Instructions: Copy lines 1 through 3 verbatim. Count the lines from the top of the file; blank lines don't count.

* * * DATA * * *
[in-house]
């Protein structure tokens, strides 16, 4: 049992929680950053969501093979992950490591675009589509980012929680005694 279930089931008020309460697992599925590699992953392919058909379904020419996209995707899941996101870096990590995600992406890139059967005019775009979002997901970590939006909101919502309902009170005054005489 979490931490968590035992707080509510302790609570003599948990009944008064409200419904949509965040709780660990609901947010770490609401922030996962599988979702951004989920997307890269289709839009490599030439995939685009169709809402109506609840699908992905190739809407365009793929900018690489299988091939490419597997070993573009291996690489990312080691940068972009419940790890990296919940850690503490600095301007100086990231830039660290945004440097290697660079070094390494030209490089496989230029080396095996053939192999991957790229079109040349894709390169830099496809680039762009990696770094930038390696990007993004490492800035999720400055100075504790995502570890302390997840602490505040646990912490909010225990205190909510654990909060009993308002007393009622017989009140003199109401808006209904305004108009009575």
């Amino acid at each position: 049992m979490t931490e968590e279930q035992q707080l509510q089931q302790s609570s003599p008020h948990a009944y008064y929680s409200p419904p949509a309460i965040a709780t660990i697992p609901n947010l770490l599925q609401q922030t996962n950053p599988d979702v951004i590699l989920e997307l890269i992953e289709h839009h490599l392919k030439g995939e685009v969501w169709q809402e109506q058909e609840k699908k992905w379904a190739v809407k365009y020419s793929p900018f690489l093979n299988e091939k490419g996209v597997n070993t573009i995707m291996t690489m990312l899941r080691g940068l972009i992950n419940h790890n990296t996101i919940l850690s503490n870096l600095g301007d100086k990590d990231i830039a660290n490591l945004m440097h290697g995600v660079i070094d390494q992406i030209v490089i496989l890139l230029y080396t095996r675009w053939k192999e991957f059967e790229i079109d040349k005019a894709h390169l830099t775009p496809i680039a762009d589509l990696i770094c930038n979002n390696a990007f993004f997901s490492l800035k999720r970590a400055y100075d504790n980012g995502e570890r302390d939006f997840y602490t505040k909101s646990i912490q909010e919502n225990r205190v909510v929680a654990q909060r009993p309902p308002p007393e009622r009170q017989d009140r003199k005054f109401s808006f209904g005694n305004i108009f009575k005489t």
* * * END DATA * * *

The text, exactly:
[in-house]
């Protein structure tokens, strides 16, 4: 049992929680950053969501093979992950490591675009589509980012929680005694 279930089931008020309460697992599925590699992953392919058909379904020419996209995707899941996101870096990590995600992406890139059967005019775009979002997901970590939006909101919502309902009170005054005489 979490931490968590035992707080509510302790609570003599948990009944008064409200419904949509965040709780660990609901947010770490609401922030996962599988979702951004989920997307890269289709839009490599030439995939685009169709809402109506609840699908992905190739809407365009793929900018690489299988091939490419597997070993573009291996690489990312080691940068972009419940790890990296919940850690503490600095301007100086990231830039660290945004440097290697660079070094390494030209490089496989230029080396095996053939192999991957790229079109040349894709390169830099496809680039762009990696770094930038390696990007993004490492800035999720400055100075504790995502570890302390997840602490505040646990912490909010225990205190909510654990909060009993308002007393009622017989009140003199109401808006209904305004108009009575």
């Amino acid at each position: 049992m979490t931490e968590e279930q035992q707080l509510q089931q302790s609570s003599p008020h948990a009944y008064y929680s409200p419904p949509a309460i965040a709780t660990i697992p609901n947010l770490l599925q609401q922030t996962n950053p599988d979702v951004i590699l989920e997307l890269i992953e289709h839009h490599l392919k030439g995939e685009v969501w169709q809402e109506q058909e609840k699908k992905w379904a190739v809407k365009y020419s793929p900018f690489l093979n299988e091939k490419g996209v597997n070993t573009i995707m291996t690489m990312l899941r080691g940068l972009i992950n419940h790890n990296t996101i919940l850690s503490n870096l600095g301007d100086k990590d990231i830039a660290n490591l945004m440097h290697g995600v660079i070094d390494q992406i030209v490089i496989l890139l230029y080396t095996r675009w053939k192999e991957f059967e790229i079109d040349k005019a894709h390169l830099t775009p496809i680039a762009d589509l990696i770094c930038n979002n390696a990007f993004f997901s490492l800035k999720r970590a400055y100075d504790n980012g995502e570890r302390d939006f997840y602490t505040k909101s646990i912490q909010e919502n225990r205190v909510v929680a654990q909060r009993p309902p308002p007393e009622r009170q017989d009140r003199k005054f109401s808006f209904g005694n305004i108009f009575k005489t």